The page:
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Here is a problem from Gelfand's Trigonometry:

Let $\alpha, \beta, \gamma$ be any angle, show that $$\sin(\alpha -\beta)+\sin(\alpha-\gamma)+\sin(\beta-\gamma)=4\cos\left(\frac{\alpha-\beta}{2}\right)\sin\left(\frac{\alpha-\gamma}{2}\right)\cos\left(\frac{\beta-\gamma}{2}\right).$$

I have tried to worked through this problem but cannot complete it. If I let $A= \alpha -\beta$, $B=\beta-\gamma$ and $C= \beta-\gamma$, and $A+B+C=\pi$ (now $A$, $B$ and $C$ are angles of a triangle), then I could prove the equality. But without this condition, I am stuck.

Could you show me how to complete this exercise?

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    $\begingroup$ Hint: Use Half-angle formulae $\endgroup$ – tien lee May 11 '18 at 0:47
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    $\begingroup$ I think you have a typo; your $B$ and $C$ are defined the same way. $\endgroup$ – BallBoy May 11 '18 at 1:01
  • $\begingroup$ Yeah, sorry, definitely typo. $\endgroup$ – James Warthington May 11 '18 at 1:04
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$$ \begin{align} \color{#C00}{\sin(x)+\sin(y)}+\color{#090}{\sin(x+y)} &=\color{#C00}{2\sin\left(\frac{x+y}2\right)\cos\left(\frac{x-y}2\right)}+\color{#090}{2\sin\left(\frac{x+y}2\right)\cos\left(\frac{x+y}2\right)}\\ &=2\sin\left(\frac{x+y}2\right)\left[\cos\left(\frac{x-y}2\right)+\cos\left(\frac{x+y}2\right)\right]\\ %&=2\sin\left(\frac{x+y}2\right)\,\color{#00F}{2\cos\left(\frac x2\right)\cos\left(\frac y2\right)}\\ %&=4\sin\left(\frac{x+y}2\right)\cos\left(\frac x2\right)\cos\left(\frac y2\right) \end{align} $$ Finish off by using the formula for the cosine of a sum/difference, then set $x=\alpha-\beta$ and $y=\beta-\gamma$.

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  • $\begingroup$ Much neater than my solution. $\ddot \smile$ $\endgroup$ – Donald Splutterwit May 11 '18 at 1:32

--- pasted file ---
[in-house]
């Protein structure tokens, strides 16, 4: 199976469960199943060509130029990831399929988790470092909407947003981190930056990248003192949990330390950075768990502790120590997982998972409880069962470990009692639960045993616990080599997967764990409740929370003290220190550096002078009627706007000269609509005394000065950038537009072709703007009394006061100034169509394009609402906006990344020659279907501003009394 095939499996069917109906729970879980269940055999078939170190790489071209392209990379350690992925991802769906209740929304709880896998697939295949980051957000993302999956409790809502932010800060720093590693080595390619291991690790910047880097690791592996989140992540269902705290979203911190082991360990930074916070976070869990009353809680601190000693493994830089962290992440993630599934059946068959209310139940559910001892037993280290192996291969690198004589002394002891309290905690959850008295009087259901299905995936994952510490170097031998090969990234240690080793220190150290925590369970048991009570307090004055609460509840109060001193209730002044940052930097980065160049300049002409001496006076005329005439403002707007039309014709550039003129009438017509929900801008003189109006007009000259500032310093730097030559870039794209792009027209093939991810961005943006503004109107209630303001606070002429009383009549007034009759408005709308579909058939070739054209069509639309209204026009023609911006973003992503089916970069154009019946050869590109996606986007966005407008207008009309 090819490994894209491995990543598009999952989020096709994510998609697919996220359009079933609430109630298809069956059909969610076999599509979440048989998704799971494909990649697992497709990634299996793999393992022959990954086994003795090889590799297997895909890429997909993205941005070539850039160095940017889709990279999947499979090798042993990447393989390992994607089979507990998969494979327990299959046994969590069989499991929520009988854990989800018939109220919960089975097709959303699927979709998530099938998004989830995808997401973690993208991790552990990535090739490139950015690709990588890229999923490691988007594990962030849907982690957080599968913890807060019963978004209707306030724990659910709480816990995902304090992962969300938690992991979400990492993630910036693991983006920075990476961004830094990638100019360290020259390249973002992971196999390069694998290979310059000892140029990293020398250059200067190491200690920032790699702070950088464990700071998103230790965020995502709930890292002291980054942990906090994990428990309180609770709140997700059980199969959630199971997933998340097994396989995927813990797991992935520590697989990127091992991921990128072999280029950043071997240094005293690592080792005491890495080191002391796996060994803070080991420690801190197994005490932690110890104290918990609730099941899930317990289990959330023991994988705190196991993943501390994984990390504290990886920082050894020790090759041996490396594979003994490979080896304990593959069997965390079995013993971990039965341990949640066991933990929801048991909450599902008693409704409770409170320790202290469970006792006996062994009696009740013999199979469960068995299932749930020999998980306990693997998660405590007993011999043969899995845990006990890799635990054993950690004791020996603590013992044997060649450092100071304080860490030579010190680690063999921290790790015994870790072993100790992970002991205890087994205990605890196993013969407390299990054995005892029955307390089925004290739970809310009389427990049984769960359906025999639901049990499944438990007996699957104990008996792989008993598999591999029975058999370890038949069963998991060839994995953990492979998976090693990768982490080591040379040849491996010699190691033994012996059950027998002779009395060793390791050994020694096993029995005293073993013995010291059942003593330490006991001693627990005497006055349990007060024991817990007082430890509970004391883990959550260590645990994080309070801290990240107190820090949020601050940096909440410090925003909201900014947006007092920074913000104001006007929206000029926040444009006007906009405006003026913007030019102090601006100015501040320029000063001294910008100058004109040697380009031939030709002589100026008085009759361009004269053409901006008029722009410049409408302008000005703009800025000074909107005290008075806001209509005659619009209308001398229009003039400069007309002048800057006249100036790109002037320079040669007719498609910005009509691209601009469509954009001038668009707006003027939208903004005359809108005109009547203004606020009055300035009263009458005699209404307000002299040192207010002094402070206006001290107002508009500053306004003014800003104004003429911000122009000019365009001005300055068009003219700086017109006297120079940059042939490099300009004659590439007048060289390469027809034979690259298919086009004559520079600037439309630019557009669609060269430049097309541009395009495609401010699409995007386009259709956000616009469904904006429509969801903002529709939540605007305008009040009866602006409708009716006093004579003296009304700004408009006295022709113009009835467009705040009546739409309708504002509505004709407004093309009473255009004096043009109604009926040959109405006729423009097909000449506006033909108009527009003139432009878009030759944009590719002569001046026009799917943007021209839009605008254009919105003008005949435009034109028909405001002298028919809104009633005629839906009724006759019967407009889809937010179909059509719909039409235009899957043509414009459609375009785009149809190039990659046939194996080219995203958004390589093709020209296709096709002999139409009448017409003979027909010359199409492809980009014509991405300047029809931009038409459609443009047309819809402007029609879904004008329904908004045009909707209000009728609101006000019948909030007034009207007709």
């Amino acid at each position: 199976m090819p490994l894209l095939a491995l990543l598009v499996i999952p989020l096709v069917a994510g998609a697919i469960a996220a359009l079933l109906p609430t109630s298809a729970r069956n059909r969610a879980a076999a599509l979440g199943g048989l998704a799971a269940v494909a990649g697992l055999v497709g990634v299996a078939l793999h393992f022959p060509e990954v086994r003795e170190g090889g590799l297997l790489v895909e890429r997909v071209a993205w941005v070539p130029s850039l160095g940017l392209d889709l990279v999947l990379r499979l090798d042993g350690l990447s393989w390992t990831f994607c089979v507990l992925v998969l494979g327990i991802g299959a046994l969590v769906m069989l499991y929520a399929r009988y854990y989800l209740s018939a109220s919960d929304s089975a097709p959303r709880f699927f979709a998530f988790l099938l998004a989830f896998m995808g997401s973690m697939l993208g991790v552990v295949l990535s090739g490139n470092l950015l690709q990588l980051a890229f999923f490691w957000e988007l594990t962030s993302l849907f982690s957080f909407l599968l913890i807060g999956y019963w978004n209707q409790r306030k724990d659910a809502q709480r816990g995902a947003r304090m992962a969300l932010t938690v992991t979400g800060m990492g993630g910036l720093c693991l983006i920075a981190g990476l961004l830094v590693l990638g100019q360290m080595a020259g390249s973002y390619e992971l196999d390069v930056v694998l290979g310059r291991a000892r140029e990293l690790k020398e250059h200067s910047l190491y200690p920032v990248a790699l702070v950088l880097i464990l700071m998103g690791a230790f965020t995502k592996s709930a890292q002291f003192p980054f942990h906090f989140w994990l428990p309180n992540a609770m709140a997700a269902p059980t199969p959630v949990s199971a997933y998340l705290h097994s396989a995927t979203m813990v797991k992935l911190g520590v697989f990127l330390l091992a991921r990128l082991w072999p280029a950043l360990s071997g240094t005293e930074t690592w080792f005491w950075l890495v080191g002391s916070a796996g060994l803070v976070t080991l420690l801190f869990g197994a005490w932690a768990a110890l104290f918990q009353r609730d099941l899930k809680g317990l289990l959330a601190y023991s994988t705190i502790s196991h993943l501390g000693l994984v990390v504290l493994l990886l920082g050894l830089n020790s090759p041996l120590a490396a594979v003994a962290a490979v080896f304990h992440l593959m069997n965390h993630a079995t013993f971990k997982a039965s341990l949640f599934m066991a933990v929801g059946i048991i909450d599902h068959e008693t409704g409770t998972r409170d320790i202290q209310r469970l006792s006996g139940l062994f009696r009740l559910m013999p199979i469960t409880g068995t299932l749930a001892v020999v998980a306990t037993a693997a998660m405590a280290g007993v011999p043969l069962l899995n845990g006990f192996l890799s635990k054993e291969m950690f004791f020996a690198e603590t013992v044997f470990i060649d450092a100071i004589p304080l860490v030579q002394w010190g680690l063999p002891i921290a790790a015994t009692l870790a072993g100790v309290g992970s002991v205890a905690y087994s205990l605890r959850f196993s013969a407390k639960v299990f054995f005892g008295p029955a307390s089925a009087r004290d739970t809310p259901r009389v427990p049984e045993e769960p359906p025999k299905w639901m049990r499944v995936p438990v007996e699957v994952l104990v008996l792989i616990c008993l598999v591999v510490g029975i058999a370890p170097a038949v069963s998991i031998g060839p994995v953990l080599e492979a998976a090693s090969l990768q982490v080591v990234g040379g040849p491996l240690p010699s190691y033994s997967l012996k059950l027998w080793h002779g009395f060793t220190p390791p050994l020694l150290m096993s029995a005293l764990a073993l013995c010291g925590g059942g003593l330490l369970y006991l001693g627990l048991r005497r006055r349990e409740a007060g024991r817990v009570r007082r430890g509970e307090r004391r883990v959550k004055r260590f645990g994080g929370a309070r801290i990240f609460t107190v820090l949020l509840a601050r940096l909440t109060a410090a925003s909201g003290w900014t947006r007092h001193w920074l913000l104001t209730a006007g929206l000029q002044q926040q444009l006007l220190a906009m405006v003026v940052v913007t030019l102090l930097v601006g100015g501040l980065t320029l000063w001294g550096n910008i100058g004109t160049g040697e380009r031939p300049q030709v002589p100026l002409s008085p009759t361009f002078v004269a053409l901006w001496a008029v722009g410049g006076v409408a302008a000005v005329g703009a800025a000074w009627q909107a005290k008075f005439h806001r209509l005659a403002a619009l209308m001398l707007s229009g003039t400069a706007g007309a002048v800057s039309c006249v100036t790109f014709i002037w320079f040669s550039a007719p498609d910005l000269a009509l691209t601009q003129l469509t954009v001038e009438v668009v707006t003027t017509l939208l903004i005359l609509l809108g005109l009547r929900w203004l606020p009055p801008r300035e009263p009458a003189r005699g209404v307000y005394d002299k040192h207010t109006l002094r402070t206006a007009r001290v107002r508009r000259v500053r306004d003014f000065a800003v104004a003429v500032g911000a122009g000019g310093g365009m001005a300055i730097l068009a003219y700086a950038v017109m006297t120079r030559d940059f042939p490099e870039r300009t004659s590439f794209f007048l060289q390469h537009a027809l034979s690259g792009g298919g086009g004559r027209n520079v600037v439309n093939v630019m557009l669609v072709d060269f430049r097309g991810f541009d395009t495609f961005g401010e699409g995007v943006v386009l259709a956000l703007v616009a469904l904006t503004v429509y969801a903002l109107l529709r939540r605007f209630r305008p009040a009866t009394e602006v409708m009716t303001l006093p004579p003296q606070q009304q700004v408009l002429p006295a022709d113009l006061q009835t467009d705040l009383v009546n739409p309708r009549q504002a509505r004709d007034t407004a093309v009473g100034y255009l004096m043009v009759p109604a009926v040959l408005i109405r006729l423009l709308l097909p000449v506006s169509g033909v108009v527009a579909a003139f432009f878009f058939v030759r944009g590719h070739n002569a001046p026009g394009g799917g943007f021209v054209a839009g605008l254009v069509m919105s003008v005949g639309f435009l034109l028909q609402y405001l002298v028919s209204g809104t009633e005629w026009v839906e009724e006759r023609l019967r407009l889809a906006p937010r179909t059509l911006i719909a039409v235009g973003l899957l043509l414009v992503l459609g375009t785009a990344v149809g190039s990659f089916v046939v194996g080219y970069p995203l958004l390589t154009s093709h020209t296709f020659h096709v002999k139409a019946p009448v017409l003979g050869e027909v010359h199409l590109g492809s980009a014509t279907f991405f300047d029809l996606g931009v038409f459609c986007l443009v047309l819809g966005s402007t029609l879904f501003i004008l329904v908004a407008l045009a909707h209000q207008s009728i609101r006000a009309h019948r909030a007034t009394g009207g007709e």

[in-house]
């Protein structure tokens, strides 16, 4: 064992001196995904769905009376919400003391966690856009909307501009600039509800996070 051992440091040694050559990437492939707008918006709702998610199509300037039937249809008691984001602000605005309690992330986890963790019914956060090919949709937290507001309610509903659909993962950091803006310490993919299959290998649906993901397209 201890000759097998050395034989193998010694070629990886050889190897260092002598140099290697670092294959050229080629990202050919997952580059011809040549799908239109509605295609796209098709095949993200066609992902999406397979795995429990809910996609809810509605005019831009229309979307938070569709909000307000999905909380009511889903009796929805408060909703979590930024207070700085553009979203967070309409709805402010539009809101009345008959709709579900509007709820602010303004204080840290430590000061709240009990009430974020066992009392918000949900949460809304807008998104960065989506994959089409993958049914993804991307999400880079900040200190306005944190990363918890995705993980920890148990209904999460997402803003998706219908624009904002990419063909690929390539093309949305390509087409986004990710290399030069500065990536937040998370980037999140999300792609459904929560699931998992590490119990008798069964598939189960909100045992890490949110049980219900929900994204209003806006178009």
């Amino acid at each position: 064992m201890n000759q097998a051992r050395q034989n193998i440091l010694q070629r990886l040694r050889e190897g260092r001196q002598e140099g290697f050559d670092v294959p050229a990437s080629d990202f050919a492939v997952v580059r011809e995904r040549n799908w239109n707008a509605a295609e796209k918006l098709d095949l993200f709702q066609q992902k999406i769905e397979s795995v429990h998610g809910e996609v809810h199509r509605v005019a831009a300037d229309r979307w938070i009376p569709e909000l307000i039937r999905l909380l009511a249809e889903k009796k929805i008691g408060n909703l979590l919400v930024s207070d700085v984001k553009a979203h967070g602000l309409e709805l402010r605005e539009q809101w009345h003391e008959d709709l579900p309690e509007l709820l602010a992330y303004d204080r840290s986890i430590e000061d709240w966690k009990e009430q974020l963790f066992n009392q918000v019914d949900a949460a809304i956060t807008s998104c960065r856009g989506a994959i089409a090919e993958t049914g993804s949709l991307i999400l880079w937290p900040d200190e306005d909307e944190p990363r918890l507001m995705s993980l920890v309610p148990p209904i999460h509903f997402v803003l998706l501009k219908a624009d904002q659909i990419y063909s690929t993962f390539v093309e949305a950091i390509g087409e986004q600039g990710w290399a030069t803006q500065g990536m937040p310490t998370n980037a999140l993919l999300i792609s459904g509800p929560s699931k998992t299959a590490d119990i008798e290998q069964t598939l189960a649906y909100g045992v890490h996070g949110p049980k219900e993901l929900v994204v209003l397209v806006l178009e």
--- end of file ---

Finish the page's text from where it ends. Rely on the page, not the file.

• $\begingroup$ Thank you very much, your derivation is beautiful. I have known your name before, Robjohn. $\endgroup$ – James Warthington May 11 '18 at 1:44
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Use \begin{eqnarray*} \sin A + \sin B = 2 \sin \left( \frac{A+B}{2} \right) \cos \left( \frac{A-B}{2} \right) \end{eqnarray*} to give \begin{eqnarray*} \sin (\alpha-\beta) + \sin (\alpha-\gamma) = 2 \sin \left( \frac{2 \alpha-\beta-\gamma}{2} \right) \cos \left( \frac{\beta-\gamma}{2} \right). \end{eqnarray*} Now use the double angle formula \begin{eqnarray*} \sin(\beta-\gamma)=2 \sin \left(\frac{\beta-\gamma}{2} \right) \cos \left(\frac{\beta-\gamma}{2}\right). \end{eqnarray*} Use the first formula again & the result follows.

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  • $\begingroup$ I have used that formula for all possible combinations of three terms already. The result is not so. For example, following your suggestion, I will have: s$2sin(\frac{2\alpha-\beta-\gamma}{2})cos(\frac{\gamma-\beta}{2})+2sin(\frac{\beta-\gamma}{2})cos(\frac{\beta-\gamma}{2})$. This does not lead to the desired result. $\endgroup$ – James Warthington May 11 '18 at 1:21
  • $\begingroup$ \begin{eqnarray*} \cdots=2 \cos(\frac{\beta-\gamma}{2}) (\sin(\frac{\beta-\gamma}{2}) +\sin \left( \frac{2\alpha-\beta-\gamma}{2} \right))= \cdots \end{eqnarray*} & use the formula $\sin A + \sin B = 2 \sin \left( \frac{A+B}{2} \right) \cos \left( \frac{A-B}{2} \right)$. $\endgroup$ – Donald Splutterwit May 11 '18 at 1:29
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Use factoring and algebra. Let $\;X:=e^{ix},\;Y:=e^{iy},\;Z:=e^{iz}.\;$ Then the following equations hold

$$\;\sin(x) = \frac{X-X^{-1}}{2i}, \; \cos(x)=\frac{X+X^{-1}}2,\; \sin(x-y) = \frac{X^2-Y^2}{2iXY},\; \cos(x-y)=\frac{X^2+Y^2}{2XY}.$$

Summing and factoring these equations using a Compuber Algebra System gives the equation $$ \sin(x\!-\!y) \!+\! \sin(x\!-\!z) \!+\! \sin(y\!-\!z) \!=\! \frac{X^2\!-\!Y^2}{2iXY} \!+\! \frac{X^2\!-\!Z^2}{2iXZ} \!+\! \frac{Y^2\!-\!Z^2}{2iYZ} \!=\! \frac{(X\!+\!Y)(X\!-\!Z)(Y\!+\!Z)}{2iXYZ}. $$

$$\textrm{Also now we have} \quad\cos\frac{x-y}2 = \frac{X+Y}{2\sqrt{XY}},\quad \sin\frac{x-z}2 = \frac{X-Z}{2i\sqrt{XZ}},\quad \cos\frac{y-z}2 = \frac{Y+Z}{2\sqrt{YZ}},$$ and the result follows. Of course, trigonometric identities can and have also been used to prove it.

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